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How to Prioritize Your Debts

How to Prioritize Your Debts
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Depending on how much debt you have, it can take months, possibly years to pay everything off entirely. What’s certain is that it’s extremely easy to lose motivation and to give up on your plan to become debt free. A lack of income, slow results, and competing for financial goals can all make it hard to make becoming debt free a reality.

In order to stay focused on your financial goals, you must have a plan. Paying off debt willy-nilly rarely produces measurable results, a problem that causes many to throw in the towel. With the right plan, you can set milestones and goals that show just how far you’ve come.

Here’s what you need to know about prioritizing your debts in order to create a solid get out of debt plan that you can follow until the day you’re entirely debt free.

First Things First: Organize Your Debt

Before you ever start to follow a debt repayment plan, it’s critical that you take the time to organize your debt. If you’re like most people, you simply pay the minimum balance due on all of your debts without taking a close look at what you still owe and how your payments are applied towards interest and the principal balance.

To organize your debt, you’ll need to write down the following information:

  • Debtor
  • Debt balance
  • Minimum payment
  • Interest rate
  • Payment due date

You can find all of this information on the billing statements you receive each month. If you don’t receive paper statements, log onto the appropriate website to review the digital copies. You can also contact a debtor and ask for this information to be provided to you.

After writing down all of this information, the numbers you’ll most closely want to focus on are the debt balances and interest rates.

Prioritize Debt by Interest Rate

A second option for repaying your debt is to prioritize debt by interest rate, paying off the highest interest debt first. Known as the debt avalanche method, this option saves you the most money over the course of paying off your debt. The one drawback is that it may not offer as much momentum as the snowball method.

When using the avalanche method, by paying off highest interest rate debt first, you’re able to save more money because you’ll be accruing less interest on your accounts. By making double or triple payments, you’re able to pay off debt quicker because more of your payment goes towards the principal balance.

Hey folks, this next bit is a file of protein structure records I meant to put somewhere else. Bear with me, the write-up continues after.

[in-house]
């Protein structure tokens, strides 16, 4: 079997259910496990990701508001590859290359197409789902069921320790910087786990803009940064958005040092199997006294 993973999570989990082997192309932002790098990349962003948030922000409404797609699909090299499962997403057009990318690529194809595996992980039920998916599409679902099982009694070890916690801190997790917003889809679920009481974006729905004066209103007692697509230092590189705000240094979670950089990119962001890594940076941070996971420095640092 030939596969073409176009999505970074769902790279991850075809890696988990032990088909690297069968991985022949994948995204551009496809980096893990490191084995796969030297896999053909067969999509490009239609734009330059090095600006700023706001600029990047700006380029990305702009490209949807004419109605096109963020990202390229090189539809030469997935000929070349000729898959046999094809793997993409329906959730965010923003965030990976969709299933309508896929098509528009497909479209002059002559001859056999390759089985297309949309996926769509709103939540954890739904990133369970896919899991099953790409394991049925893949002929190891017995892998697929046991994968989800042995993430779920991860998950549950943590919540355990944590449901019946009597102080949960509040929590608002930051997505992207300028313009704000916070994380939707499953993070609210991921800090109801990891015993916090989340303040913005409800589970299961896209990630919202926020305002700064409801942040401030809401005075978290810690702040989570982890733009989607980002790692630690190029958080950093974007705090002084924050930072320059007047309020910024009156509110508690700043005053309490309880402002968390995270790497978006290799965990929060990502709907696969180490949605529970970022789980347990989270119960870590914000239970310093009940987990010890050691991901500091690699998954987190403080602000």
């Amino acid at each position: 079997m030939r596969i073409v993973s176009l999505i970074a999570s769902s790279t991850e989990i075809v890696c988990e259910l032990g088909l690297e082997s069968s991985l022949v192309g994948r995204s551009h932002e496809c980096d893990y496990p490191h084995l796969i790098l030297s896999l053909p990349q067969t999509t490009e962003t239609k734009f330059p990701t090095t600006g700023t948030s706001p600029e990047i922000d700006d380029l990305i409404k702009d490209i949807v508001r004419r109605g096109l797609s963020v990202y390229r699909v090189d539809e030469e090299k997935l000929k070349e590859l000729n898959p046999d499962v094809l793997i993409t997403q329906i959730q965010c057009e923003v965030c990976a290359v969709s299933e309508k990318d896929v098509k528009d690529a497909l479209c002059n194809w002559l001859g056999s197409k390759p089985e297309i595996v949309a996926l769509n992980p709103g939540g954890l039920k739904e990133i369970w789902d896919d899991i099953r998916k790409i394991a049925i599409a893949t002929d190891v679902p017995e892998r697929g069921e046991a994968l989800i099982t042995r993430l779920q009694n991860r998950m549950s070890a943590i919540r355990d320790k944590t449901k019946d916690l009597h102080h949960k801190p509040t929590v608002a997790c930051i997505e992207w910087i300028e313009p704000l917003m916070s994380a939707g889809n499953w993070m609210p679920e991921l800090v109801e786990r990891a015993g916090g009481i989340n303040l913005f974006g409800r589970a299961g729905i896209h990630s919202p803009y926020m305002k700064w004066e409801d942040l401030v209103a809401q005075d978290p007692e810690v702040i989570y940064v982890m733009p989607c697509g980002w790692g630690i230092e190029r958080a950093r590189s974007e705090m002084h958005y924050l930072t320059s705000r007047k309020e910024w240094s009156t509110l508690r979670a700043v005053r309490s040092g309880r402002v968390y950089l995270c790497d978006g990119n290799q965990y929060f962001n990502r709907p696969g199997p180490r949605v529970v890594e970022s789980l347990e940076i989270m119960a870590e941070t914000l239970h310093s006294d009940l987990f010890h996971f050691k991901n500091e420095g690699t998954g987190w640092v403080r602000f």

The issue with this repayment method is that it doesn’t fix the psychological impact that debt has on people. This is especially true if your highest interest rate debt is also the debt that you have the highest balance on. This scenario can feel like an impossible feat.

Prioritize Debt by Balance

In the event that the above scenario is true for you, using the snowball method of debt repayment may be the better option. The snowball method requires you to pay off the lowest debt balance first and then moving to the next smallest debt balance. This method doesn’t save you money like the avalanche option does, but instead focuses more on the emotional and psychological side of debt.

With the snowball method, you’re guaranteed a small win every-so-often. If you have many small debts to pay off, this option allows you to feel the rush of making a final debt payment on a loan or credit card that you’ve had for years. The emotional side of paying off debt is often enough to keep people on track using the snowball method.

The momentum you build not only keeps you excited about paying off debt, but it also allows you to continue to pay off debt quickly.

Choosing the Right Method

There’s no wrong or right way to start your quest to becoming debt free. You may start off using the snowball method and then switch to the avalanche option. What’s most important is that you pick the plan that you can stick with for the long haul. Don’t choose a method that you only follow for a few weeks and then fall off course.

When choosing the right debt repayment method, you can make a more logical decision by looking at your debt. If you have a lot of smaller debt balances with similar interest rates, the snowball method makes the most sense. On the other hand, if you have debt with varying balances and interest rates, and your highest interest rate isn’t your highest balance, the avalanche method may be best.

Conclusion

Knowing how to prioritize your debts allows you to create a repayment plan that works for you. No matter if you choose the avalanche method or the snowball method, what’s most important is that you keep your eye on the prize. Here’s to being debt free!